Some Relevant Books
11: Epilogue || Map of 1936 Uprising >>
For critical bibliographies,
see two volumes, both by Graham Shields, in the excellent World Biographical
Series published by CLIO Press (Oxford and Santa Barbara). They are Vol. 60, Spain (2nd. Edition, 1994, pp. 451) and
Vol.193, Madrid (1996, p. 253). Both include
discussions of books, mostly in English, covering the period 1931 to 1939. A detailed
bibliography of the authors discussed in this volume would cover hundreds of pages and be
of interest only to scholars. They are referred to the online World Catalog. Of the making
of books about the Spanish Civil War there is no end, of which this book is one more
proof. Here are only a few titles, some selected because they are little known: It should
be stressed that the length of the note on each is no indication of their merit, but
rather of the unusual way each relates to the theme of this book.
Ben-Ami, Shlomo. The Origins of the Second Republic in Spain. Oxford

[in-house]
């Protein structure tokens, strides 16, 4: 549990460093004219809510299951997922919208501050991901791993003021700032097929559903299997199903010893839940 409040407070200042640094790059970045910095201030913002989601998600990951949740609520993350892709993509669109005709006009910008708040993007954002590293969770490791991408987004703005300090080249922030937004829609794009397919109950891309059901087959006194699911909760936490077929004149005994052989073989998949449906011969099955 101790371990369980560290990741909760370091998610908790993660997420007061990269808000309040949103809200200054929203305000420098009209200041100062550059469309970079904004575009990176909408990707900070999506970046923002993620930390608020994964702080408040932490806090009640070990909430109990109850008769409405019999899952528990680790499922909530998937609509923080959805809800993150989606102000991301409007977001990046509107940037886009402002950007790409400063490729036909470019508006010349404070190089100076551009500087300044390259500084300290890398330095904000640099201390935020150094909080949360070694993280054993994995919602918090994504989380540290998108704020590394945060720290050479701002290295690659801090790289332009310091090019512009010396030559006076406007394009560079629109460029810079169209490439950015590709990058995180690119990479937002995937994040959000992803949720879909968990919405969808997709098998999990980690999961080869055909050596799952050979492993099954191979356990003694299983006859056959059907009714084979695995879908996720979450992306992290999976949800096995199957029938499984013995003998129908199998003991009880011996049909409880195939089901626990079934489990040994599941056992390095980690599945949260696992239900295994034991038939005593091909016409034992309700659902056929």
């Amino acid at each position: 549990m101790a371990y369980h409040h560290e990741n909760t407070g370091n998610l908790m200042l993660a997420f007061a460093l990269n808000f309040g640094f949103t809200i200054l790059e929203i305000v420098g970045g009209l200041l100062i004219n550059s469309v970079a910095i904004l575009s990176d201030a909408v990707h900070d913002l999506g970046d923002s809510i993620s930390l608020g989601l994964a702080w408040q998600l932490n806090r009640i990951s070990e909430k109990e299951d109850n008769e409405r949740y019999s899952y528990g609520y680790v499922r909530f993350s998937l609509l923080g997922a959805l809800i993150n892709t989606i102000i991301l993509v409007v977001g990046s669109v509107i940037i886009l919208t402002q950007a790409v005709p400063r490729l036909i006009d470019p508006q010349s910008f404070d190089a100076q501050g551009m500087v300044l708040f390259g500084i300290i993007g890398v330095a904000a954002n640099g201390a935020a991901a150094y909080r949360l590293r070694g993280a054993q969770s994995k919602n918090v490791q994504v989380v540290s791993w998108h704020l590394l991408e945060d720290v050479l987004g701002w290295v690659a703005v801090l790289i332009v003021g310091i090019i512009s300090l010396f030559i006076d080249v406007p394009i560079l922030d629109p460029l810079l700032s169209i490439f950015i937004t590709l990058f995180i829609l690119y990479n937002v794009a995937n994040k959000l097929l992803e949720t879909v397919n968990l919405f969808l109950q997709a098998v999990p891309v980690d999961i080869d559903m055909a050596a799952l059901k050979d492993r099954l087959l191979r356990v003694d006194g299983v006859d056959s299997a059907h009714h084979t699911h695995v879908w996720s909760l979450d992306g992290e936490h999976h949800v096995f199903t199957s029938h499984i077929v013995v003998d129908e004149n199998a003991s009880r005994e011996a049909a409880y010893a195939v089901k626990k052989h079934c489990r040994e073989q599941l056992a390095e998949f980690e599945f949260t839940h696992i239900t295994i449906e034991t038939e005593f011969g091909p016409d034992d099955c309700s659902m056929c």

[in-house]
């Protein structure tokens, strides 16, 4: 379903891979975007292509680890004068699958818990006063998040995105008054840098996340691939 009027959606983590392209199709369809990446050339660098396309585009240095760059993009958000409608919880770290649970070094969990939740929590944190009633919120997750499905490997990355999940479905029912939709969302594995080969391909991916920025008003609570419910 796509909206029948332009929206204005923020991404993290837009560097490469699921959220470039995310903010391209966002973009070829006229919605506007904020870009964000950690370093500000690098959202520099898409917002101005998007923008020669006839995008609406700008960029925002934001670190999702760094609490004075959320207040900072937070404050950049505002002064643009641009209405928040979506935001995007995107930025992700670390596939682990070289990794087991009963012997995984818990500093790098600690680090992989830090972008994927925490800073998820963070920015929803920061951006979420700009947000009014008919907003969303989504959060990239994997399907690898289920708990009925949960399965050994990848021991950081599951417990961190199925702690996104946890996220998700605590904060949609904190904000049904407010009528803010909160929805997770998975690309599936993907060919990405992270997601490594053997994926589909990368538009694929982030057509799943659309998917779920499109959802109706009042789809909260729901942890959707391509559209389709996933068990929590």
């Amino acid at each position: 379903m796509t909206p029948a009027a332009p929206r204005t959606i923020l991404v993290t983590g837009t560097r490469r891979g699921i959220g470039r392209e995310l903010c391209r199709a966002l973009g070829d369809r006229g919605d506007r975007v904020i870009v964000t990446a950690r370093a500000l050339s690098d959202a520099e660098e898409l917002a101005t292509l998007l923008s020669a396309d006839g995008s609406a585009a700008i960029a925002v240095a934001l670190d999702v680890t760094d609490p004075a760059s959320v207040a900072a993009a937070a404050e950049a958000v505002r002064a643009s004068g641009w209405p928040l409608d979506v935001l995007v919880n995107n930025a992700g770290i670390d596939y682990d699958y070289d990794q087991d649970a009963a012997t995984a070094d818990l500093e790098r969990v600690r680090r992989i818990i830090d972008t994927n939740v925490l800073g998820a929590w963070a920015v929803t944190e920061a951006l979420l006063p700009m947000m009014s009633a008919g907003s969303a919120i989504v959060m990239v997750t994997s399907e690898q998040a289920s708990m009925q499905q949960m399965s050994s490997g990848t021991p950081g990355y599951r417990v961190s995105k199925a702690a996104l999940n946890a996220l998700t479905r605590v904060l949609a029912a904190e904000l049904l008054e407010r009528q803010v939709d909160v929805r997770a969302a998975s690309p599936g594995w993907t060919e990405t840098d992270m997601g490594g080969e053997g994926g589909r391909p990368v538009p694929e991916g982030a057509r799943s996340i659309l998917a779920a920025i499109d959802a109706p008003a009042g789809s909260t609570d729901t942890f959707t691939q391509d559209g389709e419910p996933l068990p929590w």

University Press, 1978, pp. 365.
style="margin-right:4.5pt;text-align:justify;text-indent: .5in;tab-stops:0in .5in
1.0in 1.5in 2.0in 2.5in 3.0in 3.5in">A
volume in the series Oxford Historical Monographs, this is a detailed account
of the period prior to April 1931, the municipal
elections, and the first six months of the
Martin Blinkhorn, edit. Spain in Conflict 1931-39: Democracy and its enemies.
London: Sage, 1986, pp. 278.
style="margin-right:4.5pt;text-align:justify;text-indent: .5in;tab-stops:0in .5in
1.0in 1.5in 2.0in 2.5in 3.0in 3.5in">This
collection of essays studies three themes: the Republicans and the Left, the Conservatives
and the Right, and foreign involvement in the Civil War.
Brenan, Gerald. The Spanish Labyrinth. Cambridge University Press, 1990, pp 384.
style="margin-right:4.5pt;text-align:justify;text-indent: .5in;tab-stops:0in .5in
1.0in 1.5in 2.0in 2.5in 3.0in 3.5in">First
published in 1943, and subtitled an account of the social and political background
of the Spanish Civil War, this book has
had a profound influence since it was a graphical account by one who lived in Spain and
sympathized with the Republicans.